The Mangala mantra is in use since the Rig Veda and is customarily sung on the end of rituals. It helps to bring the work out to a calm end; closing in work finished and offering the hard work of our exercise to progress the world’s state. The real meaning of the closing mantra is to desire for prosperity, peace, and pleasure for all conceptions of the world. This is similar to the motives for working out yoga as declared in the Holy Bhagavad Gita. The endeavor to uplift and purify our personal life as given in the opening prayer must be done selflessly for the profit of enriching and uplifting the world. Thus the openings mantras talk about the profits of the exercise to our self as well as the closing mantras dedicate it to others.


  • Vande Gurunam Charanaravinde
  • Sandarsita Svatmasukhava Bodhe
  • Nihsreyase Jangalikayamane
  • Samsara Halahala Mohasantyai
  • Abahu Purusakaram
  • Sankhacakrasi Dharinam
  • Sahasra Sirasam Svetam
  • Pranamami Patanjalim
  • OM

Meaning of the opening mantra:

I bend over to the lotus foot of the Teacher
The awakening pleasure of one’s individual Self-revealed
Beyond better, acting like the Jungle physician
Pacifying delusion, the poison of Sansara
Taking the shape of a man to the shoulders
Holding a conch, a discus, as well as a sword
One thousand heads white
To Pantanjali, I salute.


Svasthi Praja Bhyaha Pari Pala Yantam
Nya Yena Margena Mahim Mahishaha
Go Brahmanebhyaha Shubamastu Nityam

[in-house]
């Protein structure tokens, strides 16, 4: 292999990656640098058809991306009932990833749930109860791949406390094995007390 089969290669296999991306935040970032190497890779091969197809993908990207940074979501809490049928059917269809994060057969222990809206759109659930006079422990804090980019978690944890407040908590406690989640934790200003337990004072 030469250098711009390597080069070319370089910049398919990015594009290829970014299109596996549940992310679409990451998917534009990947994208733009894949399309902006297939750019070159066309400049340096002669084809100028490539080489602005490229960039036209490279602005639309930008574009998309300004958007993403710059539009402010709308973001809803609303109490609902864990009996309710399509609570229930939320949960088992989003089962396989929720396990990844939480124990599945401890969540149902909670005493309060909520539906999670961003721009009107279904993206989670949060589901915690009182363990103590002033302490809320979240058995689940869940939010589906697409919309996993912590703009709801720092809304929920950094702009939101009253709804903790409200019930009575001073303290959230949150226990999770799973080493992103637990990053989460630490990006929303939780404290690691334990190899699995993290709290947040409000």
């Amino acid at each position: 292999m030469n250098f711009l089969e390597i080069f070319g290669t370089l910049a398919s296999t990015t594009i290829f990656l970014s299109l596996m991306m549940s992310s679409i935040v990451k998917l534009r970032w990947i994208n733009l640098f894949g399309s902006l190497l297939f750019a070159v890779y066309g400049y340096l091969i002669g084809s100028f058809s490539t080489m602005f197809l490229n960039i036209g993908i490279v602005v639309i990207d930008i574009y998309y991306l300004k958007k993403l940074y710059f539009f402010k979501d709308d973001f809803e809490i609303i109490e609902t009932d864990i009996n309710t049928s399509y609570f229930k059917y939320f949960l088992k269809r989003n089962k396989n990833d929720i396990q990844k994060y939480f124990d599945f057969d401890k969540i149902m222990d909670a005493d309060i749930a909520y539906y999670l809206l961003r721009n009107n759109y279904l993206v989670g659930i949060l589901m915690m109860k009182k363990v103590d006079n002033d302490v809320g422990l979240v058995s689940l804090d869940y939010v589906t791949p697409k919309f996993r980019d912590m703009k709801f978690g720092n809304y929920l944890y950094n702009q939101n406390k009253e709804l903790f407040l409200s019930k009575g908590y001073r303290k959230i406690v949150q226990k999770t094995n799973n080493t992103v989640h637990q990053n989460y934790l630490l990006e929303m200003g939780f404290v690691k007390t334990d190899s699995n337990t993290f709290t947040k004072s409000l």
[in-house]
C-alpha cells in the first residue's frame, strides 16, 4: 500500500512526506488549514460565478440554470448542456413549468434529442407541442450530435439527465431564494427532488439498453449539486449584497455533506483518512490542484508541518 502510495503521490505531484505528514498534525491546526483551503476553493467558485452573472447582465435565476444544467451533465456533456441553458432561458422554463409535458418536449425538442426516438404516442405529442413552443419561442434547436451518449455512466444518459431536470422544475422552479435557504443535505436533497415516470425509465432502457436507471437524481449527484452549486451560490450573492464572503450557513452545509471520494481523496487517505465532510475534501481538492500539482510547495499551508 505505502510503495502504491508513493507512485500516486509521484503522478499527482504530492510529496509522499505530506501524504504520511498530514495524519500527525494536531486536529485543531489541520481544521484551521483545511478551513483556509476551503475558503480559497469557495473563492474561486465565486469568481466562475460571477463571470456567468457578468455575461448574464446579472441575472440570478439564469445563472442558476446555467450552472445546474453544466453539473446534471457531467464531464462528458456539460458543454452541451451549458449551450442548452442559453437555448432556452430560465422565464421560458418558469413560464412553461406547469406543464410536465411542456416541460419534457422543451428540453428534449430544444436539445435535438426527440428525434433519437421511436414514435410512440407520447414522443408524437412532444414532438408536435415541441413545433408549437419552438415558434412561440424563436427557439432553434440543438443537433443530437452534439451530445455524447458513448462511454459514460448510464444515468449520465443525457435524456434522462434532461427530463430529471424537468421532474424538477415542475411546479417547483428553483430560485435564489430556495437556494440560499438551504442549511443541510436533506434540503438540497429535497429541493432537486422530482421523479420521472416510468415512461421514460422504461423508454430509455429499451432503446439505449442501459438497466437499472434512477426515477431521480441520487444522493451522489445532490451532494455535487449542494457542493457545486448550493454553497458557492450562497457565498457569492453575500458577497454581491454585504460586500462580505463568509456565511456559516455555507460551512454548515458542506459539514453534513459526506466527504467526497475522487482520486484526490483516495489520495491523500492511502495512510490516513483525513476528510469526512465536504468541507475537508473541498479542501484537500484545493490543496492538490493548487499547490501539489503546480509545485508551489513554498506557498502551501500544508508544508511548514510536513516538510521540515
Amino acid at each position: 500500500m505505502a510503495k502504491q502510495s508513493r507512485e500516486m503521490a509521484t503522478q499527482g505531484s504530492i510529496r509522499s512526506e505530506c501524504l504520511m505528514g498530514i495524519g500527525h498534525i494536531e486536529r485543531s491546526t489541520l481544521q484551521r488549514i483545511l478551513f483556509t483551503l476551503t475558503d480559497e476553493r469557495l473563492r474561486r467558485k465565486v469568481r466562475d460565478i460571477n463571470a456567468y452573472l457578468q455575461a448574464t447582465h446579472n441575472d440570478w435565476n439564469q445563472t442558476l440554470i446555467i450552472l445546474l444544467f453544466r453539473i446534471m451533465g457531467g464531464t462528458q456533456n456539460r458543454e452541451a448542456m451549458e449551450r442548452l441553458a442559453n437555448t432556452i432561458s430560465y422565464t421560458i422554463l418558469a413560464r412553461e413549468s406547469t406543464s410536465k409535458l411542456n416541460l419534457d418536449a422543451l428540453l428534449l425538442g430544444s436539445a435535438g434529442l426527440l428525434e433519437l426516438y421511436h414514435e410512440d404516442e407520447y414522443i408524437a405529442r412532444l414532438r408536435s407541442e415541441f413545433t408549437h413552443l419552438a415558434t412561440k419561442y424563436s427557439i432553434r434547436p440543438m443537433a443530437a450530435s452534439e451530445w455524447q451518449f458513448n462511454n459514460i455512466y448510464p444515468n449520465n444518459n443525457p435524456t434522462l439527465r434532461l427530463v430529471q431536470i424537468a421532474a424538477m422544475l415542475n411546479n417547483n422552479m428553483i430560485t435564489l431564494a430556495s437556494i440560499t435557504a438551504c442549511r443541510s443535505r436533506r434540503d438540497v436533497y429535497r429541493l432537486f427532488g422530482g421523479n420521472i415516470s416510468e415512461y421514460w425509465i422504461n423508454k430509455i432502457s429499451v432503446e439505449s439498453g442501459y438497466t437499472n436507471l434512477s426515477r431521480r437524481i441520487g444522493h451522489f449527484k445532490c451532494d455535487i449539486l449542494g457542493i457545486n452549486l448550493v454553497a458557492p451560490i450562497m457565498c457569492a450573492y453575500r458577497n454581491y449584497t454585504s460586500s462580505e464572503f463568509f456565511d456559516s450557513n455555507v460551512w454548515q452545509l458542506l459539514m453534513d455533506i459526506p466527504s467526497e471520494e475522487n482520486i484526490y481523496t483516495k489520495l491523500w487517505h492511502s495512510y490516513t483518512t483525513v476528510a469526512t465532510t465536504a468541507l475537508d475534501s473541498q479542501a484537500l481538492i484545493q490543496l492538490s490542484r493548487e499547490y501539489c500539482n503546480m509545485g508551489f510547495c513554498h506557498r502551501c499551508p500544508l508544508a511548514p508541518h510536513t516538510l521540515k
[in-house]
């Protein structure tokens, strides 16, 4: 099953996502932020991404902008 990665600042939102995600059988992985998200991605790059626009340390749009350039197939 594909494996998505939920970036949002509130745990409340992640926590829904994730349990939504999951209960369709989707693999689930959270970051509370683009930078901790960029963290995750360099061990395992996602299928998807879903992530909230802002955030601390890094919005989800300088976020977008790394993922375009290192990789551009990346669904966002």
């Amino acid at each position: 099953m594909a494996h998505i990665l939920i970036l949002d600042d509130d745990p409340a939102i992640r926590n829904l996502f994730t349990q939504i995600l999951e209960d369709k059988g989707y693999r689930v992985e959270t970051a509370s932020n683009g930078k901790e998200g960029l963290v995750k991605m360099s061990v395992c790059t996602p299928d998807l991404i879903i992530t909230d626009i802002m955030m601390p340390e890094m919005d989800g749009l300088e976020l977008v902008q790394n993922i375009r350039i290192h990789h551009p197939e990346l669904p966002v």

Lokah Samastah Sukhino Bhavantu
Shanti Shanti Shantihi

Meaning of closing mantra:

May all be fine with humanity
May the leaders of the earth guard in every way, by keeping to the right path
May there be decency for those who know the earth to be sacred
May all the worlds are happy

The Mangala mantra is very old. Accurately how older is a subject of some discussions but regularly expected to be approximately 3,500 years old, it is the oldest spiritual text which is continuously in use. In general provisions, it includes several poetical and mythological accounts of the basis of the world, chants praising the gods, and very old prayers for living, riches including the Mangala mantra and the Gayatri Mantra.

Why we practice yoga?

Yoga is an important part of life and people do not just practice yoga for themselves, but they also do it for the profit of everyone. At the closing stages of our exercise, they chant mantras to take the power of the work they have recently done and presented it out to profit everyone. A Buddhist text which is known as the Pali Canon was written down approximately 2000 years before. It also includes other benefits from together with:

  1. You will wake without problems
  2. You will sleep without difficulty
  3. People will love you
  4. You will have pleasing dreams
  5. Devas will guard you
  6. Devas (angels or gods) and creatures will love you
  7. Your face will be glowing
  8. External hazards, for example, weapons, poisons, and fire will not hurt you
  9. Your brain will be peaceful and gains attention quickly
  10. You will be re-born in glad realms
  11. You will pass away unconfused

Buddhists trust that those who develop loving-kindness will be relaxed and have excellent skin in fact. The primary three advantages are to do with resting well. A few causes of nightmares and insomnia are depression and anxiety therefore if you are ‘comfortable’ these will get better. You can frequently tell by a look at individuals if they have a sacred practice or meditate. Their eyes will have a shine and their body will have an internal beauty that is fairly obvious.


When you work out asana, you are practicing with your mind, body, spirit and energy on various levels. One of the outcomes of an asana workout is that you are ready for the more delicate practices for example chanting and pranayama. If you are practicing asana without adding one or more delicate workouts, it is like getting ready to go out after that just sitting by yourself in the kitchen. You lose out on amazing distorted states of awareness and feelings of bliss and connection.